Stan and Ollie are down on their luck and beg at an old lady's house for food. While they are eating they overhear a villainous landlord (Finlayson) threatening to evict her if she does not... See full summary »
Stan and Ollie are down on their luck and beg at an old lady's house for food. While they are eating they overhear a villainous landlord (Finlayson) threatening to evict her if she does not pay the mortgage. Not realizing that they are hearing a rehearsal for a play, the boys decide to auction their car to help. In the confusion surrounding the auction, Stan finds himself in possession of a fat wallet and Ollie accuses him of stealing the old lady's money. When the truth is revealed, Stan exacts painful retribution. Written by
Stephen Harrison <email@example.com>
The finale in the film, where Stan retaliates against Ollie, was inspired by Stan's daughter (Lois). After Lois had seen so many movies in which Ollie mistreated Stan, she became fearful of Ollie (known to her as "Uncle Babe"). So, Stan decided to write a scene that showed his character could stand up for himself. After that, Lois got along just fine with Ollie. See more »
Now I see it all.
"What". Don't try to alibi. You know you stole this money from that old lady. Why guilt is written all over you.
What do you mean?
I mean that you're going to give this money back and make a full confession!
A confession of what?
And to think after all these years I've been fostering a common theif. A viper in my bosom!
Whose bosom? What are you talking about?
Don't try to bluff me! To think you would bite the hand that was feeding you. You snake in the grass. You ...
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I've always loved Laurel & Hardy, no matter which of their films I'm watching. Their best movies are delightful, and even in their lesser efforts I find that their impeccable teamwork and special idiosyncrasies usually carry the day. Over and above the comedy it's their relationship I savor, and for that reason I've always found ONE GOOD TURN a rather disturbing short. If you care about Stan and Ollie as buddies this one can even be a somewhat traumatic experience, for in this film the pressure of unemployment and homelessness strains their friendship, causing not just the usual knockabout quarreling, mind you, but a genuine crisis that leads to a misunderstanding, hurt feelings and, worst of all, a rift in their partnership that is left unresolved at the end. When I first saw this short as a kid it left me upset, and watching it again today I remember why.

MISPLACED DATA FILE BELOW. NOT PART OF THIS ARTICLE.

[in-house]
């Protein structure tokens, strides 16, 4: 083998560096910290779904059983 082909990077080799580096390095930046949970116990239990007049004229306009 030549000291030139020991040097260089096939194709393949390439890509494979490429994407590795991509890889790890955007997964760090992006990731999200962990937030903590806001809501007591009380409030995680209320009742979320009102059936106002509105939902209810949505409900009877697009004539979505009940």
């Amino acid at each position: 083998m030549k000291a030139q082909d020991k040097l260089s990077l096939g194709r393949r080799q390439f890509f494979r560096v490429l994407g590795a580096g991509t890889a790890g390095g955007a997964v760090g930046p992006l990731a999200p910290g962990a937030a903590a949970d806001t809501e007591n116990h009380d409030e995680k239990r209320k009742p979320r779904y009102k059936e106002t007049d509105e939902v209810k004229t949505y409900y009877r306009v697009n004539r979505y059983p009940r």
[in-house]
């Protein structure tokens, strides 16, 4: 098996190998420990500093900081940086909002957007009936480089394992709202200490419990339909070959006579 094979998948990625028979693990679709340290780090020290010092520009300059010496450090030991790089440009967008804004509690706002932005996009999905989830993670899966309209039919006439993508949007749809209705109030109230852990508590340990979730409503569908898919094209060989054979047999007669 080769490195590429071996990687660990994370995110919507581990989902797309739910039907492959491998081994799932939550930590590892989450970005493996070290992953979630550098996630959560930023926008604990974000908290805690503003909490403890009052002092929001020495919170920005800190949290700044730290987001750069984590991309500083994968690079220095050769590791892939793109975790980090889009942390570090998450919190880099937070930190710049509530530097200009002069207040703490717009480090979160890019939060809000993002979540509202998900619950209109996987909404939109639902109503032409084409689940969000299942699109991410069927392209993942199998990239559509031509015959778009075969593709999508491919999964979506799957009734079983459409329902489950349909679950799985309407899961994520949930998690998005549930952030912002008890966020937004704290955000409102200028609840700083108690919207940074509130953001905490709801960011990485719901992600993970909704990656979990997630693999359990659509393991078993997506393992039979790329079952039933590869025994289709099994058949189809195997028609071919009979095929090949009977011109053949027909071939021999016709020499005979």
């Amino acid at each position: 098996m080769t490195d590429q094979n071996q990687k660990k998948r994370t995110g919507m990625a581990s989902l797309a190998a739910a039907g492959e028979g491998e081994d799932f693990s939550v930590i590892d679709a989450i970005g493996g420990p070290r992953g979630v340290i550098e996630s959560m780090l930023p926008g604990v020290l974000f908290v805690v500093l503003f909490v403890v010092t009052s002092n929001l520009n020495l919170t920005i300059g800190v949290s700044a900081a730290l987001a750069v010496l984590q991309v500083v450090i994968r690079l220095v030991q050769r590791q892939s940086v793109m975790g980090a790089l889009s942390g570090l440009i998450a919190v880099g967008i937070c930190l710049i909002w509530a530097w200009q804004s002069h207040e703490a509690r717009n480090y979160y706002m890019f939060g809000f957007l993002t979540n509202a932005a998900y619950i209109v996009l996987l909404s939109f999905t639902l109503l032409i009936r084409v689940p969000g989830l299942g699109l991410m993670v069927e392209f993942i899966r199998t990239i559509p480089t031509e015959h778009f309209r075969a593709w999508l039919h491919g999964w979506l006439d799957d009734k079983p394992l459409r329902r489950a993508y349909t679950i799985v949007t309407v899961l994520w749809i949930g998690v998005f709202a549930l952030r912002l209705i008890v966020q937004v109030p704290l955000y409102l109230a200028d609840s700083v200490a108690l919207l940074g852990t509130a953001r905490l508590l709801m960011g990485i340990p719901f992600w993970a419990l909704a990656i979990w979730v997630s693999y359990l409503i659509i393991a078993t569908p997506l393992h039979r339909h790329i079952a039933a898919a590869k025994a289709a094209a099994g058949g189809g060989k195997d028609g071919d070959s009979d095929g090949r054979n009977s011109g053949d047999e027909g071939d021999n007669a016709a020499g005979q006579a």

Normally at the beginning of an L&H comedy we find a fairly stable situation: the boys are workers of some sort, or suburban husbands who've assigned themselves a home fix-it project. Gradually, of course, and despite their best efforts, things unravel. But when ONE GOOD TURN opens it appears that their situation has all but unraveled already. Stan and Ollie are homeless and broke, though they still own a car, and it appears that the car and a pup tent are their only shelter. They're camping in a field, and right off the bat Ollie is irritated with Stan, who is cooking their soup and hanging up their laundry. Within minutes Stan has managed to ruin the soup, wreck their clothes and destroy the pup tent, so the guys are reduced to going door to door, begging for a handout. At the first home they visit a nice old lady answers the door, and Ollie explains that they are "victims of the Depression" and asks her for buttered toast.